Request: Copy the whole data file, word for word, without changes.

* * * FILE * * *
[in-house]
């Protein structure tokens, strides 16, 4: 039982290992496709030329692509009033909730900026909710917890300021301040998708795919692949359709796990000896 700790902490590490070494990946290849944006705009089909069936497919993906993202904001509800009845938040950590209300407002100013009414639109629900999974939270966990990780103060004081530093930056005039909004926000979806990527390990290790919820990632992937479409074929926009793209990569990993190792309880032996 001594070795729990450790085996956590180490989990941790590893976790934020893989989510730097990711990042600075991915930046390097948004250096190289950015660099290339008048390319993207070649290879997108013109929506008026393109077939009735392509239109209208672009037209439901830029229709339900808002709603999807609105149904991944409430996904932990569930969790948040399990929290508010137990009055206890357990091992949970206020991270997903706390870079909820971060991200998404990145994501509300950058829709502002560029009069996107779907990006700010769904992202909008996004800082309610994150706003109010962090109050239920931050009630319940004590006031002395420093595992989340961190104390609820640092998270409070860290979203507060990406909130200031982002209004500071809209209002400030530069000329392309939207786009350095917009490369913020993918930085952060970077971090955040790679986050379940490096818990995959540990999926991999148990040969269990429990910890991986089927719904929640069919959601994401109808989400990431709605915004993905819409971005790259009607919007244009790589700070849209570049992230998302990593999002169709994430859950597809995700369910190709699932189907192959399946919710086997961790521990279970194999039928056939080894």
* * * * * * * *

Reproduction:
[in-house]
């Protein structure tokens, strides 16, 4: 039982290992496709030329692509009033909730900026909710917890300021301040998708795919692949359709796990000896 700790902490590490070494990946290849944006705009089909069936497919993906993202904001509800009845938040950590209300407002100013009414639109629900999974939270966990990780103060004081530093930056005039909004926000979806990527390990290790919820990632992937479409074929926009793209990569990993190792309880032996 001594070795729990450790085996956590180490989990941790590893976790934020893989989510730097990711990042600075991915930046390097948004250096190289950015660099290339008048390319993207070649290879997108013109929506008026393109077939009735392509239109209208672009037209439901830029229709339900808002709603999807609105149904991944409430996904932990569930969790948040399990929290508010137990009055206890357990091992949970206020991270997903706390870079909820971060991200998404990145994501509300950058829709502002560029009069996107779907990006700010769904992202909008996004800082309610994150706003109010962090109050239920931050009630319940004590006031002395420093595992989340961190104390609820640092998270409070860290979203507060990406909130200031982002209004500071809209209002400030530069000329392309939207786009350095917009490369913020993918930085952060970077971090955040790679986050379940490096818990995959540990999926991999148990040969269990429990910890991986089927719904929640069919959601994401109808989400990431709605915004993905819409971005790259009607919007244009790589700070849209570049992230998302990593999002169709994430859950597809995700369910190709699932189907192959399946919710086997961790521990279970194999039928056939080894």